Although both of his cars had finished in the points in Malaysia, fifth and the sixth was not the result he'd hoped for, and certainly not what Ferrari fans around the world had expected, following the Italian team's strong start to the season in Bahrain.
Therefore, when asked about his team's performance at Sepang, Jean Todt gave a typically Gallic shrug.
"I would say that we started from the twentieth lap quite good," he began. "However, we had to start the race at the first lap, and needless to say that starting from where we started, we can only be pleased with the final result, even if it's not pleasing, generally speaking, it's the best result we could expect to do today.
"It has been a tough weekend because we had to identify a potential risk of reliability on Michael's engine, a clear problem Felipe had at the first race, which meant that we decided to change his engine, we changed it again this morning, always to try to take as little risk as possible.
"Otherwise the package was quite good, even though I feel we need to be a bit more competitive. Tyres, definitely Bridgestone made some progress and it's quite interesting to have some other good teams with Bridgestone, because we can see some development which seems promising for the future."
And will the engine problem be sorted out fairly easily?
"I think we already did one step forward with today's engine," he replies. "I think we've understood quite a lot of things. That's why the factory has been working hard and it's been positive. Even if we saw some other teams have had their problems with engine reliability and some others didn't. So we have to be focused on doing our best, not on what other people's problems.
Asked to specify the problem, he replied: "It's around the piston. We have a specific failure that comes from the component so it's around that.
'Were those engines built a week later and were they in the programme?' he is asked. "No they weren't of a different batch, they were of a different specification," he responds.
So is it a manufacturing or a component problem?
"At the moment we are still analysing, before making a final judgement," he admits. "We need to have very accurate analysis."
In terms of the championship, Todt is asked if he is disappointed that Michael finished behind Felipe.
"After two races it's too early," he replies, clearly exasperated. "Felipe could not defend his chances in his first Grand Prix in Bahrain, so I think he did a pretty good job today. He was on a different strategy and considering the traffic Michael had, he could not take advantage of the two pit stops, and Felipe could take advantage of one pit stop. It's too early, at the moment. I was very happy for Felipe to be able to…" he trails off.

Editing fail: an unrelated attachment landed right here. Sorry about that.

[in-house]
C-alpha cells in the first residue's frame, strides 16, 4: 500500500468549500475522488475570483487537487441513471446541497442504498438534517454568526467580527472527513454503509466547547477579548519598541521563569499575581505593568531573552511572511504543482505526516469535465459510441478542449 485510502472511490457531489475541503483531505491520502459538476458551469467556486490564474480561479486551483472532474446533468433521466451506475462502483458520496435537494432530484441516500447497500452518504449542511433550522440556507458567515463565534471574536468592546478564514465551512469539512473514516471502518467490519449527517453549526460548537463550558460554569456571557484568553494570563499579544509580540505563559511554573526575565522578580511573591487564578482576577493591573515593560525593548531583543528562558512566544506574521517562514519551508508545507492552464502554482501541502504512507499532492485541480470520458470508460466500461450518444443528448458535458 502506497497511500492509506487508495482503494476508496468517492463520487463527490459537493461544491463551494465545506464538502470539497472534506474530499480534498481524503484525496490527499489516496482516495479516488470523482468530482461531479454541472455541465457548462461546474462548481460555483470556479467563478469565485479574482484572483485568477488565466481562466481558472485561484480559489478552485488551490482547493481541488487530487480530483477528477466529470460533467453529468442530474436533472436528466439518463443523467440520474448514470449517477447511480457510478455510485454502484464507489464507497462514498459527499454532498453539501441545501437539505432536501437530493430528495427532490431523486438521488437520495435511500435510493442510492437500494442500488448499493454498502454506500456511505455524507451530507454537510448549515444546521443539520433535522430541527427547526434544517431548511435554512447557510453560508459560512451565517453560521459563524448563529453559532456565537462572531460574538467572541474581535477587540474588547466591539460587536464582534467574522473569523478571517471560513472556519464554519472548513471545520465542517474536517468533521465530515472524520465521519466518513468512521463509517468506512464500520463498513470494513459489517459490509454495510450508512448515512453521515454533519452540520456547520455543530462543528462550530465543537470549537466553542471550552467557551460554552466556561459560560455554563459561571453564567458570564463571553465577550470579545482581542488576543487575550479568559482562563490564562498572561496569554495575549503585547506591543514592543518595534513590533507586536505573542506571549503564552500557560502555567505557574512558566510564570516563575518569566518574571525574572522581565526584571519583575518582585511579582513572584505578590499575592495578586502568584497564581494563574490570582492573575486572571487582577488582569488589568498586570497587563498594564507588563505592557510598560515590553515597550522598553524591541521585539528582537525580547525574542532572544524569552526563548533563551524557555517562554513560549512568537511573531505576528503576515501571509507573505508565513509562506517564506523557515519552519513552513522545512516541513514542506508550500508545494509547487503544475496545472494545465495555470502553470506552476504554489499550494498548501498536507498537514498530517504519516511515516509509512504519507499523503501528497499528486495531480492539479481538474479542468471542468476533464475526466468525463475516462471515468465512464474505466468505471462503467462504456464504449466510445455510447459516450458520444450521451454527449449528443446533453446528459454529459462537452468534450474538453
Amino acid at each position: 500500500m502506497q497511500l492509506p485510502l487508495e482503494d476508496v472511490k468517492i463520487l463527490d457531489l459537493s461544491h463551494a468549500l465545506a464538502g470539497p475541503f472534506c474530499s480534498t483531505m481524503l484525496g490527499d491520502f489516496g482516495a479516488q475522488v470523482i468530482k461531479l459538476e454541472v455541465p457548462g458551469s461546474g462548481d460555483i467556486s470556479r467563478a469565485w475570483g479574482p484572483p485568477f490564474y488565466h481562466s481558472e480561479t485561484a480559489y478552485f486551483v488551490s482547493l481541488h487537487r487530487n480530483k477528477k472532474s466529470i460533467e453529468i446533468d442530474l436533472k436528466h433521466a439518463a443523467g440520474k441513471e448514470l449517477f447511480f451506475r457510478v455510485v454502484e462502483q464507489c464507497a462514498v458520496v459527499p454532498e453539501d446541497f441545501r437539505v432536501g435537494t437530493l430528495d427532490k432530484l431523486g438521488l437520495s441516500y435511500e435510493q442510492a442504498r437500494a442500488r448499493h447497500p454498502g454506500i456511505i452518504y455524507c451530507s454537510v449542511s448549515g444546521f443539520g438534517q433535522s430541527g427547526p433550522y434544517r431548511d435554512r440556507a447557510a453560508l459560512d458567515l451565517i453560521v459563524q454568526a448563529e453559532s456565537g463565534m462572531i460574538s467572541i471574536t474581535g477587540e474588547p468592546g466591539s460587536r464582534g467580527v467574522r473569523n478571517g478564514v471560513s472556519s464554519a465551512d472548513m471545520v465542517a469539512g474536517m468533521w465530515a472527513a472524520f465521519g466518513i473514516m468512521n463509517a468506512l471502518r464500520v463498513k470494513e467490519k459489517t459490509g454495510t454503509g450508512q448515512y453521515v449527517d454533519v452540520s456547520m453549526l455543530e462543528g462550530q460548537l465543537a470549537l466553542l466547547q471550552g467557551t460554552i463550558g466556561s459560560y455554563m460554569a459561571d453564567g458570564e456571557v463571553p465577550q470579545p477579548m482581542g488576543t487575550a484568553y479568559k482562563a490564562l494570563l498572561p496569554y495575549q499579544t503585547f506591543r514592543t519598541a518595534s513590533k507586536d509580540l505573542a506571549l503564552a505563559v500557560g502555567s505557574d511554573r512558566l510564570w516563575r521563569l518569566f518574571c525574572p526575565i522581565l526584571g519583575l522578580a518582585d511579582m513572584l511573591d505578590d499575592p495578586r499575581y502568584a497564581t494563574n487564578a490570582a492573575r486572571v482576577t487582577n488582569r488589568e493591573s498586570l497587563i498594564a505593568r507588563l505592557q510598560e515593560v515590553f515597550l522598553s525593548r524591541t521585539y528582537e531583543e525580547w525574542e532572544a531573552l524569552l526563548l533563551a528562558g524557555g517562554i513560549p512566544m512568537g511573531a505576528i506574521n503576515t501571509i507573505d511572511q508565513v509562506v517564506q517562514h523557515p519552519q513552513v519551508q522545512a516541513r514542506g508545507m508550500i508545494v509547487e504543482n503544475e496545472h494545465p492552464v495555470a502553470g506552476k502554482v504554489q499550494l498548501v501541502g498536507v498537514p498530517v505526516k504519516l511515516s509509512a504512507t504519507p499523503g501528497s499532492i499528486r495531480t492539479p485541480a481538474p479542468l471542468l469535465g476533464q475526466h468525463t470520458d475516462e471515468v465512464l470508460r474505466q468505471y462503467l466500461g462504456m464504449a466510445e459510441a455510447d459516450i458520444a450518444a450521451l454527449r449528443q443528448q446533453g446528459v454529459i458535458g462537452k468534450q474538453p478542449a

"He's under a lot of pressure as well," he continues, "so it's important that he can score points and he can demonstrate that he's a very good driver."
In retrospect does Todt regret pushing Michael all the way to third qualifying and not pulling him out as he did with Felipe?
"No," he replies without hesitation, "we knew that he could be in quite a good position at the start but we knew that it was a different strategy. On paper, two pit stops was quicker but then you can't predict the traffic.
"Renault did a good job," he adds, "they are the ones who did the best job."
Other than the race, the big story of the day is the news that eight team have signed a letter, calling on the FIA to investigate the flexibility of the front wing on the 248 F1. Todt is asked if the team has been asked to make any modifications to the car's wings for Melbourne?
"Ross has been talking with the FIA who were happy with the conformity, the legality of our cars," he replies, "and if there is something the FIA want us to do we will apply to what they ask us which was not the case today."
Nonetheless, TV images, seen in millions of homes around the world, clearly showed that the front wing was moving a lot - surely this is outside the rules?
"If it was outside the rules, considering the noise which has been made about that, I don't think we would be talking about our result today," is Todt's firm response.
One of the rival teams has officially protested, but eight of them have written to the FIA following a meeting on Sunday morning.
"They sent a letter," Todt agrees, "and you all have had a copy of this letter. If they want… either you do it or you don't do it. Nothing prevents them from protesting if they wanted to. The FIA say that it's OK for them."
"Myself, I try to be a manager. I am not a technical director, so my people will know much better about this; they will then suggest to me what we should do. You must know your limit in life; I try to know mine."
"So no deal has been done?" he's asked.
"I would never do any deal with anybody in this business," he fires back, "only with people I contract to work for Ferrari, that's the only deal I do.
Moving on from the contentious issue of the Ferrari wing(s), Todt is asked how he sees the competitiveness at the front of the grid after two round of the championship.
"There are four teams which are very strong, even five teams, because Williams has been very strong, was strong in Bahrain, and was strong today. There was a problem with reliability but otherwise they were very competitive. I see five teams who are good competitors at the moment, and some others who may have good potential. We saw some teams who were not as good as they were in performance at this Grand Prix."
So will this be a particularly competitive season? "For me, all seasons are competitive," he replies, "each season is competitive."
And Renault in particular? "There is no major reason why they should not be competitive," he says. "They were very good last year, so it's continuity; the same people."